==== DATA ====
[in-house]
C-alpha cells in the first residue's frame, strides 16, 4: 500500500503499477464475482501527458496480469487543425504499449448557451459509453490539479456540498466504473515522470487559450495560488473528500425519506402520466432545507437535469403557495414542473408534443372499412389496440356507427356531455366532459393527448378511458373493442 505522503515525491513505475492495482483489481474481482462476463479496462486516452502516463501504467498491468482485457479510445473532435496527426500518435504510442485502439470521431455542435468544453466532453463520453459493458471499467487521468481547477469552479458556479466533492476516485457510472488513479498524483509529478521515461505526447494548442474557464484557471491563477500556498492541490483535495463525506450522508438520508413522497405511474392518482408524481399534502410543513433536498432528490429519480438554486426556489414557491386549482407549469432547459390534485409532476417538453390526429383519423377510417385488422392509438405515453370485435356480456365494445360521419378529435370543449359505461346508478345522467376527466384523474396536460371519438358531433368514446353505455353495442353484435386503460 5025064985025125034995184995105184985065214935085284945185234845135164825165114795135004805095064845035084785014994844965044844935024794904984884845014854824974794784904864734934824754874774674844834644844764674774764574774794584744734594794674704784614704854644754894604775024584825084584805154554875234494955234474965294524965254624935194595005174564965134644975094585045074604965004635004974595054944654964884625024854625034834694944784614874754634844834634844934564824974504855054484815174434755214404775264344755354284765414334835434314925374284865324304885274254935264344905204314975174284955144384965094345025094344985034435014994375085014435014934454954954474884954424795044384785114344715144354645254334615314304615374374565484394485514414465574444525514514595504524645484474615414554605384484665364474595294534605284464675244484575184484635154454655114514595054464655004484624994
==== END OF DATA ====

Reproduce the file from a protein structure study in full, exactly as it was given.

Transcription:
[in-house]
C-alpha cells in the first residue's frame, strides 16, 4: 500500500503499477464475482501527458496480469487543425504499449448557451459509453490539479456540498466504473515522470487559450495560488473528500425519506402520466432545507437535469403557495414542473408534443372499412389496440356507427356531455366532459393527448378511458373493442 505522503515525491513505475492495482483489481474481482462476463479496462486516452502516463501504467498491468482485457479510445473532435496527426500518435504510442485502439470521431455542435468544453466532453463520453459493458471499467487521468481547477469552479458556479466533492476516485457510472488513479498524483509529478521515461505526447494548442474557464484557471491563477500556498492541490483535495463525506450522508438520508413522497405511474392518482408524481399534502410543513433536498432528490429519480438554486426556489414557491386549482407549469432547459390534485409532476417538453390526429383519423377510417385488422392509438405515453370485435356480456365494445360521419378529435370543449359505461346508478345522467376527466384523474396536460371519438358531433368514446353505455353495442353484435386503460 5025064985025125034995184995105184985065214935085284945185234845135164825165114795135004805095064845035084785014994844965044844935024794904984884845014854824974794784904864734934824754874774674844834644844764674774764574774794584744734594794674704784614704854644754894604775024584825084584805154554875234494955234474965294524965254624935194595005174564965134644975094585045074604965004635004974595054944654964884625024854625034834694944784614874754634844834634844934564824974504855054484815174434755214404775264344755354284765414334835434314925374284865324304885274254935264344905204314975174284955144384965094345025094344985034435014994375085014435014934454954954474884954424795044384785114344715144354645254334615314304615374374565484394485514414465574444525514514595504524645484474615414554605384484665364474595294534605284464675244484575184484635154454655114514595054464655004484624994